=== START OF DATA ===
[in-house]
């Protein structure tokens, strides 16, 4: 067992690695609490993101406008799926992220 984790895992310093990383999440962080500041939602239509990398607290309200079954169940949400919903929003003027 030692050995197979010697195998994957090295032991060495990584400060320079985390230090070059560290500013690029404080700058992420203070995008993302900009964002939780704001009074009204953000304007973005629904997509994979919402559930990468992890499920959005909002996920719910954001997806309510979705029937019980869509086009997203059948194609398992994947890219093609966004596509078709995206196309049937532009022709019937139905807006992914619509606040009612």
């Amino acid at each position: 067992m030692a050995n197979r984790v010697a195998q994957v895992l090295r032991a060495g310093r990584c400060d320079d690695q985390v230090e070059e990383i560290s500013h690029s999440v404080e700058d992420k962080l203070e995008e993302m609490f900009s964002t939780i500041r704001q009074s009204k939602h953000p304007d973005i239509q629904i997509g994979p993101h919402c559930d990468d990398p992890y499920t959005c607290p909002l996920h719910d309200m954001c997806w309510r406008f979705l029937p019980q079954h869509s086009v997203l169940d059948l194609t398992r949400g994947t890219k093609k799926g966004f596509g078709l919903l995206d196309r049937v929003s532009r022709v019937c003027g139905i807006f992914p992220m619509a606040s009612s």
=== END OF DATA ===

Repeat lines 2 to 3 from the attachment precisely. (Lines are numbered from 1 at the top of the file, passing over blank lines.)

């Protein structure tokens, strides 16, 4: 067992690695609490993101406008799926992220 984790895992310093990383999440962080500041939602239509990398607290309200079954169940949400919903929003003027 030692050995197979010697195998994957090295032991060495990584400060320079985390230090070059560290500013690029404080700058992420203070995008993302900009964002939780704001009074009204953000304007973005629904997509994979919402559930990468992890499920959005909002996920719910954001997806309510979705029937019980869509086009997203059948194609398992994947890219093609966004596509078709995206196309049937532009022709019937139905807006992914619509606040009612």
């Amino acid at each position: 067992m030692a050995n197979r984790v010697a195998q994957v895992l090295r032991a060495g310093r990584c400060d320079d690695q985390v230090e070059e990383i560290s500013h690029s999440v404080e700058d992420k962080l203070e995008e993302m609490f900009s964002t939780i500041r704001q009074s009204k939602h953000p304007d973005i239509q629904i997509g994979p993101h919402c559930d990468d990398p992890y499920t959005c607290p909002l996920h719910d309200m954001c997806w309510r406008f979705l029937p019980q079954h869509s086009v997203l169940d059948l194609t398992r949400g994947t890219k093609k799926g966004f596509g078709l919903l995206d196309r049937v929003s532009r022709v019937c003027g139905i807006f992914p992220m619509a606040s009612s």